For years, the Department of Homeland Security has run a virtually unknown program gathering domestic intelligence, one of many revelations in a wide-ranging tranche of internal documents reviewed by POLITICO.
Those documents also reveal that a significant number of employees in DHS’s intelligence office have raised concerns that the work they are doing could be illegal.
Under the domestic-intelligence program, officials are allowed to seek interviews with just about anyone in the United States. That includes people held in immigrant detention centers, local jails, and federal prison. DHS’s intelligence professionals have to say they’re conducting intelligence interviews, and they have to tell the people they seek to interview that their participation is voluntary. But the fact that they’re allowed to go directly to incarcerated people — circumventing their lawyers — raises important civil liberties concerns, according to legal experts.
That specific element of the program, which has been in place for years, was paused last year because of internal concerns. DHS’s Office of Intelligence and Analysis, which runs the program, uses it to gather information about threats to the U.S., including transnational drug trafficking and organized crime. But the fact that this low-profile office is collecting intelligence by questioning people in the U.S. is virtually unknown.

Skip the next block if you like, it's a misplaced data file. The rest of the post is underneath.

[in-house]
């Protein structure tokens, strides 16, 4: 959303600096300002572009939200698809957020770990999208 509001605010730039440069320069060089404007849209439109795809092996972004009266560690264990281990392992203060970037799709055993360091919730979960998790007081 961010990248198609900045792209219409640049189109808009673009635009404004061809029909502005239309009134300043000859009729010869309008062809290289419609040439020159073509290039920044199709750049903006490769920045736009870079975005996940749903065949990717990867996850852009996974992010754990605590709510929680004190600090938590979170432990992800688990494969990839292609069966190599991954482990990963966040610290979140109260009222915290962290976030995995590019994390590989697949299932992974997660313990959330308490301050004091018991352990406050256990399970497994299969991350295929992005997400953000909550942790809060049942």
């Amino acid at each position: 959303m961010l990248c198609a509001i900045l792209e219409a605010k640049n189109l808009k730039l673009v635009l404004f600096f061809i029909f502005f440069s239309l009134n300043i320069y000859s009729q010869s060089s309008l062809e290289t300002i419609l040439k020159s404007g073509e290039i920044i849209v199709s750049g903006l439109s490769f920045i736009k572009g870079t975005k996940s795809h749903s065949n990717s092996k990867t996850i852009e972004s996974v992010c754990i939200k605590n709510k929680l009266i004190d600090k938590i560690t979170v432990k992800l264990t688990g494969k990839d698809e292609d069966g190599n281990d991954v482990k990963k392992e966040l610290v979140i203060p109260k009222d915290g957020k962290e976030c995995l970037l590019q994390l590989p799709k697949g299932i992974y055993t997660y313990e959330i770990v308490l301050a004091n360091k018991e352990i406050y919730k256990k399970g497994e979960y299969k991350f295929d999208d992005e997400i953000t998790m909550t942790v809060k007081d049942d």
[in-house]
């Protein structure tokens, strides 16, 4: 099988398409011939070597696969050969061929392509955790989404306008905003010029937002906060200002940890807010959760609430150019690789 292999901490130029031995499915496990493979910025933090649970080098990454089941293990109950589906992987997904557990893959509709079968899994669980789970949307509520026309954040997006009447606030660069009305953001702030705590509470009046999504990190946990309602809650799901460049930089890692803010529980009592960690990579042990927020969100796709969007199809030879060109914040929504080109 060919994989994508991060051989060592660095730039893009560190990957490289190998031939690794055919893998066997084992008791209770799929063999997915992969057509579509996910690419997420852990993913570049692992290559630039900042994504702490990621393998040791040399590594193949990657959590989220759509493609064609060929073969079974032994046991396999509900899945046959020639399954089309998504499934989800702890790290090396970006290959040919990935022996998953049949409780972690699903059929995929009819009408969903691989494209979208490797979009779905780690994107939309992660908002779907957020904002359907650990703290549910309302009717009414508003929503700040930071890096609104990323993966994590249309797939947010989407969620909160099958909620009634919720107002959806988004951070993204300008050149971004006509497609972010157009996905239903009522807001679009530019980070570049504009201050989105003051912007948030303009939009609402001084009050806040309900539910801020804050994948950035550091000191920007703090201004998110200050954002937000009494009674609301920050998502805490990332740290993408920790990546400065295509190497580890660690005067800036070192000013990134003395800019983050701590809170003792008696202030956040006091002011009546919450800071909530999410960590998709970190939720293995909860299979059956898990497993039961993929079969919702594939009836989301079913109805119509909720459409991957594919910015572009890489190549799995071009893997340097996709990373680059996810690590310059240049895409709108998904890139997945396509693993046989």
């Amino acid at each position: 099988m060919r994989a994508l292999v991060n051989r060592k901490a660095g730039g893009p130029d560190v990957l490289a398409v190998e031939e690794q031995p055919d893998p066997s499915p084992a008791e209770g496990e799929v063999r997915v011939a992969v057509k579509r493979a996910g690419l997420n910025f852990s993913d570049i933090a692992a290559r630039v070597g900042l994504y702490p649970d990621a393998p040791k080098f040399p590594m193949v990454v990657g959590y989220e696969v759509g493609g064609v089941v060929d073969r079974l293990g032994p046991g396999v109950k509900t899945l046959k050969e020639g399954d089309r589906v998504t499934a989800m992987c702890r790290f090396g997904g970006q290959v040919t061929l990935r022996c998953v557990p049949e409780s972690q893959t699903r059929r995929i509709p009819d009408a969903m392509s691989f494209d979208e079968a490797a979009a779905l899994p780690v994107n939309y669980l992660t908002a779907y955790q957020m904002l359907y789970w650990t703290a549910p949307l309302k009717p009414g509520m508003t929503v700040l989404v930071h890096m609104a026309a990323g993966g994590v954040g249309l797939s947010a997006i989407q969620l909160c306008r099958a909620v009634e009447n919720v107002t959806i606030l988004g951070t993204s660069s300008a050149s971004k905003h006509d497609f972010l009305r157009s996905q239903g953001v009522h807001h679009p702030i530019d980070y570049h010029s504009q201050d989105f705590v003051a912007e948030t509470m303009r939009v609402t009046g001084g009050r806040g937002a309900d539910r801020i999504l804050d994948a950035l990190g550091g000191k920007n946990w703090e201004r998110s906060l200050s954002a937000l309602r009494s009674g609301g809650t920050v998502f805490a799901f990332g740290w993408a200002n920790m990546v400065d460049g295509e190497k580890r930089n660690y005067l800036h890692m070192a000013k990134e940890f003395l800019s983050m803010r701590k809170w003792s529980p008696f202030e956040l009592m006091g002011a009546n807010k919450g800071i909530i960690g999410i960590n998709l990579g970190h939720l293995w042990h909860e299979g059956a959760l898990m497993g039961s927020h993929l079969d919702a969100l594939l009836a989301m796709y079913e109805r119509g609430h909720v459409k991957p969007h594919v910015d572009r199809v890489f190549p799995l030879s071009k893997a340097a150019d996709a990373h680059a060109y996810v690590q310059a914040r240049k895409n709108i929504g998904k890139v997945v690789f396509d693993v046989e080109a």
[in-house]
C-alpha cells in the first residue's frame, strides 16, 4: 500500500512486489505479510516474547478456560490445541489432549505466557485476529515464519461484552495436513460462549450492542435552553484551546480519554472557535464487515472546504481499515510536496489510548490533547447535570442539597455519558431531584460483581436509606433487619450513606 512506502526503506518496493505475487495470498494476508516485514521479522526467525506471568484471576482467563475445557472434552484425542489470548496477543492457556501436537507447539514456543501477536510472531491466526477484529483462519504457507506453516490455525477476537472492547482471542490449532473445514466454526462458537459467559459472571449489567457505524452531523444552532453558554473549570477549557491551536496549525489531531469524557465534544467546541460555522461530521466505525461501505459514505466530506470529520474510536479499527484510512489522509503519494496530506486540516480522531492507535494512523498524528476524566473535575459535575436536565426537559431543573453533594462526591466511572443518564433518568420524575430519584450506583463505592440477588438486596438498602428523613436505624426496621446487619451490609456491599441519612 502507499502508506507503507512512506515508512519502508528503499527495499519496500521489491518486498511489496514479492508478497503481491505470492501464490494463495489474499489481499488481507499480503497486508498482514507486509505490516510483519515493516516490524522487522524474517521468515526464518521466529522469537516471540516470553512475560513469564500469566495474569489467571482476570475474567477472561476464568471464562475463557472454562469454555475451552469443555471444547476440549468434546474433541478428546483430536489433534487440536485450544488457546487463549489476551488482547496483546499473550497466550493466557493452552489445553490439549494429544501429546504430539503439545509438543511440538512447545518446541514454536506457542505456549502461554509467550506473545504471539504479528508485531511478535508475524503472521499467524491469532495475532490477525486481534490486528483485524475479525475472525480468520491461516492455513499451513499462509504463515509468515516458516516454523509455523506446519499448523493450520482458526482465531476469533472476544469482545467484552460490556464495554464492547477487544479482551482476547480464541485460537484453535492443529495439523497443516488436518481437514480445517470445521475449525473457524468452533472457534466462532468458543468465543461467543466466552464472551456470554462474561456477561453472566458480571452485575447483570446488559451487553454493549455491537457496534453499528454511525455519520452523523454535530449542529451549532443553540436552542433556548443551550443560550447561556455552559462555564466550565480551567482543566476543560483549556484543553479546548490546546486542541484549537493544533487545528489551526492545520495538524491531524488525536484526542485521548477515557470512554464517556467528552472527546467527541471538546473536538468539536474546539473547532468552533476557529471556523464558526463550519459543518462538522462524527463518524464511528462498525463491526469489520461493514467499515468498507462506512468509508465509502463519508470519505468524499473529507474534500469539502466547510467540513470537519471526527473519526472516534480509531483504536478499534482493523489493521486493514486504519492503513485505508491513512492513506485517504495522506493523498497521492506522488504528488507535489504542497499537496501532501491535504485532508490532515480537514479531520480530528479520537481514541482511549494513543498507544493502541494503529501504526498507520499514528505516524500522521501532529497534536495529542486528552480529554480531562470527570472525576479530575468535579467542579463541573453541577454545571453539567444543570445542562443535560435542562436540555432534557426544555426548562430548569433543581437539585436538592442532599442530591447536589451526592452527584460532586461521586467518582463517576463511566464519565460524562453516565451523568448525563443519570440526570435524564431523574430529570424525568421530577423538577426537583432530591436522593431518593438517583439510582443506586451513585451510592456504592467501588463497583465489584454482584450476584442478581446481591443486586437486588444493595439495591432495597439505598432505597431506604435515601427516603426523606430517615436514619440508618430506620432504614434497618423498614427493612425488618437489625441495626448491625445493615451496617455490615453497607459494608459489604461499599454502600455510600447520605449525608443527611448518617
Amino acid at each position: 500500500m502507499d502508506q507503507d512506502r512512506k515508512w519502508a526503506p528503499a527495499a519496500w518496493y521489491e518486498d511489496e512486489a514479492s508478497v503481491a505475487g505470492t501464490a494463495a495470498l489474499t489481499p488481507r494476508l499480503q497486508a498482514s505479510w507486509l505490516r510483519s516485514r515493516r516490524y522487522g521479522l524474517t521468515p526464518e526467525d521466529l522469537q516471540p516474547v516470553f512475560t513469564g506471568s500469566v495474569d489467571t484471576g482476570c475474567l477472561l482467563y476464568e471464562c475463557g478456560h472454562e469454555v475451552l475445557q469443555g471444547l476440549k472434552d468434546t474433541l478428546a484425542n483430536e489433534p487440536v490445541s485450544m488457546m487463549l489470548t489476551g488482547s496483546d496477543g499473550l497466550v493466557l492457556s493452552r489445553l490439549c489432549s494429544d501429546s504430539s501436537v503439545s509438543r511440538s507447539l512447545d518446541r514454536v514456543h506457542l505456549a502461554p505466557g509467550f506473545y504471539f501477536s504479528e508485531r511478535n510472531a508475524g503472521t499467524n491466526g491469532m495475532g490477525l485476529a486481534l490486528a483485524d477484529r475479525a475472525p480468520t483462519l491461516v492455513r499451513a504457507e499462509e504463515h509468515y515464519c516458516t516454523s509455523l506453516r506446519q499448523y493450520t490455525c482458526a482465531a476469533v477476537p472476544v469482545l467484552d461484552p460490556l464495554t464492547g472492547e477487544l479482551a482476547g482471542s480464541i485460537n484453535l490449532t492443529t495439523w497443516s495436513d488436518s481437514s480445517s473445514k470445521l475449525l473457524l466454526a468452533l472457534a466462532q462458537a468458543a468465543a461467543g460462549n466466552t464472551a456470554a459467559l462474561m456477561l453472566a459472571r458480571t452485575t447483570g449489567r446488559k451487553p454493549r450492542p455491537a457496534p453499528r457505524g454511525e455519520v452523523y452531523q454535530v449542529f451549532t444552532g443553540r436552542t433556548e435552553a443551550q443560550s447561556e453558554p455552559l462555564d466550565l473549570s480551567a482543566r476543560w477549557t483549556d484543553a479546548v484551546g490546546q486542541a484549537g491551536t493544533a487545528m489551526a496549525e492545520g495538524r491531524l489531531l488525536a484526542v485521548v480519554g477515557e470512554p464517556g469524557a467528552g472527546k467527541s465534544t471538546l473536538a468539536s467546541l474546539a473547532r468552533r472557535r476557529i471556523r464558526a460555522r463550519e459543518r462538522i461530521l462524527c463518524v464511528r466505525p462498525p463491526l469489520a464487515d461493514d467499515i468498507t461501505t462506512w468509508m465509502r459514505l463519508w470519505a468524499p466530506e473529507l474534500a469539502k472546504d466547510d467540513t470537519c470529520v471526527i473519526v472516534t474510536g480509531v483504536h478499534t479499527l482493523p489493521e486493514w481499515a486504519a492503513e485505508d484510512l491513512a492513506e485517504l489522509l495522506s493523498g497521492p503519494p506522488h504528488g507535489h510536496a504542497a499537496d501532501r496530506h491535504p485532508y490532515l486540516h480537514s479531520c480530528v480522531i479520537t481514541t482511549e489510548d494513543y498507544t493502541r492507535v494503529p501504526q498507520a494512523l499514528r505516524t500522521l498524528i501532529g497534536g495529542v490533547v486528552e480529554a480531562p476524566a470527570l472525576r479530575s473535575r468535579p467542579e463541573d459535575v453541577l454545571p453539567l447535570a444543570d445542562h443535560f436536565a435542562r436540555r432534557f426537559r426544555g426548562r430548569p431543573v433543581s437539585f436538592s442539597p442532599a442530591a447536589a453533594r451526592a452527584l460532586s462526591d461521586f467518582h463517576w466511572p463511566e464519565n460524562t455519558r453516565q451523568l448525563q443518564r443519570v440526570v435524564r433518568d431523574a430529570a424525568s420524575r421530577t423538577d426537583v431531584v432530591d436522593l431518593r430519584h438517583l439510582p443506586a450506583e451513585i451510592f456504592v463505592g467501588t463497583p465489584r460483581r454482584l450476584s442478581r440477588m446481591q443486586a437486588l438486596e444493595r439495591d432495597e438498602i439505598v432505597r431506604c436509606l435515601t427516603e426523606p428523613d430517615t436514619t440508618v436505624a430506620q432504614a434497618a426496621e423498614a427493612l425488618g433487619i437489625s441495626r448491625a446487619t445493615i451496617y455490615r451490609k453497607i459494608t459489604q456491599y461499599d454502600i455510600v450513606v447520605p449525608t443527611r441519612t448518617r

The inner workings of the program — called the “Overt Human Intelligence Collection Program” — are described in the large tranche of internal documents POLITICO reviewed from the Office of Intelligence and Analysis. Those documents and additional interviews revealed widespread internal concerns about legally questionable tactics and political pressure. The documents also show that people working there fear punishment if they speak out about mismanagement and abuses.
One unnamed employee — quoted in an April 2021 document — said leadership of I&A’s Office of Regional Intelligence “is ‘shady’ and ‘runs like a corrupt government.’” Another document said some employees worried so much about the legality of their activities that they wanted their employer to cover legal liability insurance.
Carrie Bachner, formerly the career senior legislative adviser to the DHS under secretary for intelligence, said the fact that the agency is directly questioning Americans as part of a domestic-intelligence program is deeply concerning, given the history of scandals related to past domestic-intelligence programs by the FBI.
Bachner, who served as a DHS liaison with Capitol Hill from 2006 to 2010, said she told members of Congress “adamantly” — over and over and over again — that I&A didn’t collect intelligence in the U.S.
“I don’t know any counsel in their right mind that would sign off on that, and any member of Congress that would say, ‘That’s OK,’” said Bachner, who currently runs a consulting firm. “If these people are out there interviewing folks that still have constitutional privileges, without their lawyer present, that’s immoral.”